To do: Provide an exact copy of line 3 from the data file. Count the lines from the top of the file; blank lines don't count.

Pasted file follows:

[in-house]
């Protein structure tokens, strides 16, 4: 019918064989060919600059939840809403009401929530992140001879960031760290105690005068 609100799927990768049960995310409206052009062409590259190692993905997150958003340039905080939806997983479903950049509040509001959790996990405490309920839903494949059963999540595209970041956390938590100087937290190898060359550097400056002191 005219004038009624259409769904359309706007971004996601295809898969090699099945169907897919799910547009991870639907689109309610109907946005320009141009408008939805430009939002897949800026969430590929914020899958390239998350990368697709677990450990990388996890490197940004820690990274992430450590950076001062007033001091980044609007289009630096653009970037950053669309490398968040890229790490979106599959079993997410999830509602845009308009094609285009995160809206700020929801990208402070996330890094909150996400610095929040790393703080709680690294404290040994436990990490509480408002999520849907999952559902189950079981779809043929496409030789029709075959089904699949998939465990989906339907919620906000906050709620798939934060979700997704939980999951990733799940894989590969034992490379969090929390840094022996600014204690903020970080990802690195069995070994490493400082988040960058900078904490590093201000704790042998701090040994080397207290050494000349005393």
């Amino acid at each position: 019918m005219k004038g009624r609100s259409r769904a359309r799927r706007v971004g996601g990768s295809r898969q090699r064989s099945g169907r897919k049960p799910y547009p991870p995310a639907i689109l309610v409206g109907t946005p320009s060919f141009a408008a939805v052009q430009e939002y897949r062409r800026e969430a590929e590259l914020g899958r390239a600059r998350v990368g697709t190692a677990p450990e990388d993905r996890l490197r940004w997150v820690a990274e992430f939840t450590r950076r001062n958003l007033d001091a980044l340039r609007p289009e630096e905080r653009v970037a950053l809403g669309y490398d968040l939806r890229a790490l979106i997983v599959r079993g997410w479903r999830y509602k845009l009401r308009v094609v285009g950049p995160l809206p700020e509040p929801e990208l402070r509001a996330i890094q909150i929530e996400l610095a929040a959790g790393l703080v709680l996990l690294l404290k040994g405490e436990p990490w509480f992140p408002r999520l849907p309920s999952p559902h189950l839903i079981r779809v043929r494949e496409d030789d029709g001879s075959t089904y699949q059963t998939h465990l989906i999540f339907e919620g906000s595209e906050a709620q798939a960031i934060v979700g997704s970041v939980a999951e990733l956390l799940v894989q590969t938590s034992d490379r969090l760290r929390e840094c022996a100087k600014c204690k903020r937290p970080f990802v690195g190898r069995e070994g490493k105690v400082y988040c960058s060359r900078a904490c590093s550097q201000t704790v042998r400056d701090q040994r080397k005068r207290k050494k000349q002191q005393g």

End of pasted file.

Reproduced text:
């Amino acid at each position: 019918m005219k004038g009624r609100s259409r769904a359309r799927r706007v971004g996601g990768s295809r898969q090699r064989s099945g169907r897919k049960p799910y547009p991870p995310a639907i689109l309610v409206g109907t946005p320009s060919f141009a408008a939805v052009q430009e939002y897949r062409r800026e969430a590929e590259l914020g899958r390239a600059r998350v990368g697709t190692a677990p450990e990388d993905r996890l490197r940004w997150v820690a990274e992430f939840t450590r950076r001062n958003l007033d001091a980044l340039r609007p289009e630096e905080r653009v970037a950053l809403g669309y490398d968040l939806r890229a790490l979106i997983v599959r079993g997410w479903r999830y509602k845009l009401r308009v094609v285009g950049p995160l809206p700020e509040p929801e990208l402070r509001a996330i890094q909150i929530e996400l610095a929040a959790g790393l703080v709680l996990l690294l404290k040994g405490e436990p990490w509480f992140p408002r999520l849907p309920s999952p559902h189950l839903i079981r779809v043929r494949e496409d030789d029709g001879s075959t089904y699949q059963t998939h465990l989906i999540f339907e919620g906000s595209e906050a709620q798939a960031i934060v979700g997704s970041v939980a999951e990733l956390l799940v894989q590969t938590s034992d490379r969090l760290r929390e840094c022996a100087k600014c204690k903020r937290p970080f990802v690195g190898r069995e070994g490493k105690v400082y988040c960058s060359r900078a904490c590093s550097q201000t704790v042998r400056d701090q040994r080397k005068r207290k050494k000349q002191q005393g």